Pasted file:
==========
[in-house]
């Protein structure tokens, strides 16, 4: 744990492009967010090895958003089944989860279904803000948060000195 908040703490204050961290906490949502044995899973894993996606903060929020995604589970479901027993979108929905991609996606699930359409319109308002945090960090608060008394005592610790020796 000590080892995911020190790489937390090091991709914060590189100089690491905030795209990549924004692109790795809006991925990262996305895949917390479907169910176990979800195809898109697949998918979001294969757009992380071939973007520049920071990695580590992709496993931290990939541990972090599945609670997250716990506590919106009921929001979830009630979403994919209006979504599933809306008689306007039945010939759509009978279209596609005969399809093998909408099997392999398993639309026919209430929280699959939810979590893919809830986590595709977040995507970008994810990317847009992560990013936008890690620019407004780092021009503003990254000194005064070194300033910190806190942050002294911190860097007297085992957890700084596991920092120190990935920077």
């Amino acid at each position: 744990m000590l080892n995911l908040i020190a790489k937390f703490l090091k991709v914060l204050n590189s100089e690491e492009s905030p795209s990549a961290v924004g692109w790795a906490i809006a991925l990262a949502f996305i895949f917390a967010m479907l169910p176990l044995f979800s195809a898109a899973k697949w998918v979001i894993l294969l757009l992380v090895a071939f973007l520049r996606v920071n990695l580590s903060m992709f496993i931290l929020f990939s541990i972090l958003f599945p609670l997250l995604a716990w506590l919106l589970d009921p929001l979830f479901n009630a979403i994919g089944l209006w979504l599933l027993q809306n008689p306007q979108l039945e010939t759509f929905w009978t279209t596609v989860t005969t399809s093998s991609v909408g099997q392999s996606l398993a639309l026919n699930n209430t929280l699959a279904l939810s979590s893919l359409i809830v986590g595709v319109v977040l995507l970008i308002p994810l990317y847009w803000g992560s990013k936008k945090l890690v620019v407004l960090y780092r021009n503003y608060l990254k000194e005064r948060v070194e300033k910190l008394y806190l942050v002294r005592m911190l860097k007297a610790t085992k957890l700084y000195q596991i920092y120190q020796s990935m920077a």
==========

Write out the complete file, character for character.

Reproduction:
[in-house]
């Protein structure tokens, strides 16, 4: 744990492009967010090895958003089944989860279904803000948060000195 908040703490204050961290906490949502044995899973894993996606903060929020995604589970479901027993979108929905991609996606699930359409319109308002945090960090608060008394005592610790020796 000590080892995911020190790489937390090091991709914060590189100089690491905030795209990549924004692109790795809006991925990262996305895949917390479907169910176990979800195809898109697949998918979001294969757009992380071939973007520049920071990695580590992709496993931290990939541990972090599945609670997250716990506590919106009921929001979830009630979403994919209006979504599933809306008689306007039945010939759509009978279209596609005969399809093998909408099997392999398993639309026919209430929280699959939810979590893919809830986590595709977040995507970008994810990317847009992560990013936008890690620019407004780092021009503003990254000194005064070194300033910190806190942050002294911190860097007297085992957890700084596991920092120190990935920077």
């Amino acid at each position: 744990m000590l080892n995911l908040i020190a790489k937390f703490l090091k991709v914060l204050n590189s100089e690491e492009s905030p795209s990549a961290v924004g692109w790795a906490i809006a991925l990262a949502f996305i895949f917390a967010m479907l169910p176990l044995f979800s195809a898109a899973k697949w998918v979001i894993l294969l757009l992380v090895a071939f973007l520049r996606v920071n990695l580590s903060m992709f496993i931290l929020f990939s541990i972090l958003f599945p609670l997250l995604a716990w506590l919106l589970d009921p929001l979830f479901n009630a979403i994919g089944l209006w979504l599933l027993q809306n008689p306007q979108l039945e010939t759509f929905w009978t279209t596609v989860t005969t399809s093998s991609v909408g099997q392999s996606l398993a639309l026919n699930n209430t929280l699959a279904l939810s979590s893919l359409i809830v986590g595709v319109v977040l995507l970008i308002p994810l990317y847009w803000g992560s990013k936008k945090l890690v620019v407004l960090y780092r021009n503003y608060l990254k000194e005064r948060v070194e300033k910190l008394y806190l942050v002294r005592m911190l860097k007297a610790t085992k957890l700084y000195q596991i920092y120190q020796s990935m920077a």